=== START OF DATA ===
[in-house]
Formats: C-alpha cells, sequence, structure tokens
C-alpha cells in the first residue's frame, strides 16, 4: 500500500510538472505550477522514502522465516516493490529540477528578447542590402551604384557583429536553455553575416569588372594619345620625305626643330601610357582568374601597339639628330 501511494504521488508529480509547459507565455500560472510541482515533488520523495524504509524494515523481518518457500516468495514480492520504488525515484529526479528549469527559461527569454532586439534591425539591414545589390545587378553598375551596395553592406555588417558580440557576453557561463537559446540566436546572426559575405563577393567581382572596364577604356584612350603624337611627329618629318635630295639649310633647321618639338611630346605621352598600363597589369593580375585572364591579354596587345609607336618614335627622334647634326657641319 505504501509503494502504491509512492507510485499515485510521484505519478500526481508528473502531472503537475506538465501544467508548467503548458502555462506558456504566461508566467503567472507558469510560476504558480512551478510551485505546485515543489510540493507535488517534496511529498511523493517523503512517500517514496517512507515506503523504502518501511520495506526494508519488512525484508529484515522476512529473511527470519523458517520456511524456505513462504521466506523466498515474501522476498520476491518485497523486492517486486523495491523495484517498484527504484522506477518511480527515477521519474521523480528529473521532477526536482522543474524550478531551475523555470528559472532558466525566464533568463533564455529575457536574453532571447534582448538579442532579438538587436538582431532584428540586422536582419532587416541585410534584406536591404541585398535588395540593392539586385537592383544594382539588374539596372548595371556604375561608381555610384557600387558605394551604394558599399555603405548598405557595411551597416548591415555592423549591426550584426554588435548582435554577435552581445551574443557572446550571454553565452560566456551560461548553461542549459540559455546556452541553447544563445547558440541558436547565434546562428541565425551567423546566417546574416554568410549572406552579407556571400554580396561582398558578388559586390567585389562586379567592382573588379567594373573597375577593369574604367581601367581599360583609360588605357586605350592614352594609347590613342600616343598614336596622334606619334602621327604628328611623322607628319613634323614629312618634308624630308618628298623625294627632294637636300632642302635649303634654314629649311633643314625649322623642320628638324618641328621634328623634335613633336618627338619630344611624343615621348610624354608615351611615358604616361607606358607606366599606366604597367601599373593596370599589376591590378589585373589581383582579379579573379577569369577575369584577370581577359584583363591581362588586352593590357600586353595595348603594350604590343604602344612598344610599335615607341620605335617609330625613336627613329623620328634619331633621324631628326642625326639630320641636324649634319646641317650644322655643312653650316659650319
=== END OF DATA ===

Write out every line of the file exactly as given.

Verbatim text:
[in-house]
Formats: C-alpha cells, sequence, structure tokens
C-alpha cells in the first residue's frame, strides 16, 4: 500500500510538472505550477522514502522465516516493490529540477528578447542590402551604384557583429536553455553575416569588372594619345620625305626643330601610357582568374601597339639628330 501511494504521488508529480509547459507565455500560472510541482515533488520523495524504509524494515523481518518457500516468495514480492520504488525515484529526479528549469527559461527569454532586439534591425539591414545589390545587378553598375551596395553592406555588417558580440557576453557561463537559446540566436546572426559575405563577393567581382572596364577604356584612350603624337611627329618629318635630295639649310633647321618639338611630346605621352598600363597589369593580375585572364591579354596587345609607336618614335627622334647634326657641319 505504501509503494502504491509512492507510485499515485510521484505519478500526481508528473502531472503537475506538465501544467508548467503548458502555462506558456504566461508566467503567472507558469510560476504558480512551478510551485505546485515543489510540493507535488517534496511529498511523493517523503512517500517514496517512507515506503523504502518501511520495506526494508519488512525484508529484515522476512529473511527470519523458517520456511524456505513462504521466506523466498515474501522476498520476491518485497523486492517486486523495491523495484517498484527504484522506477518511480527515477521519474521523480528529473521532477526536482522543474524550478531551475523555470528559472532558466525566464533568463533564455529575457536574453532571447534582448538579442532579438538587436538582431532584428540586422536582419532587416541585410534584406536591404541585398535588395540593392539586385537592383544594382539588374539596372548595371556604375561608381555610384557600387558605394551604394558599399555603405548598405557595411551597416548591415555592423549591426550584426554588435548582435554577435552581445551574443557572446550571454553565452560566456551560461548553461542549459540559455546556452541553447544563445547558440541558436547565434546562428541565425551567423546566417546574416554568410549572406552579407556571400554580396561582398558578388559586390567585389562586379567592382573588379567594373573597375577593369574604367581601367581599360583609360588605357586605350592614352594609347590613342600616343598614336596622334606619334602621327604628328611623322607628319613634323614629312618634308624630308618628298623625294627632294637636300632642302635649303634654314629649311633643314625649322623642320628638324618641328621634328623634335613633336618627338619630344611624343615621348610624354608615351611615358604616361607606358607606366599606366604597367601599373593596370599589376591590378589585373589581383582579379579573379577569369577575369584577370581577359584583363591581362588586352593590357600586353595595348603594350604590343604602344612598344610599335615607341620605335617609330625613336627613329623620328634619331633621324631628326642625326639630320641636324649634319646641317650644322655643312653650316659650319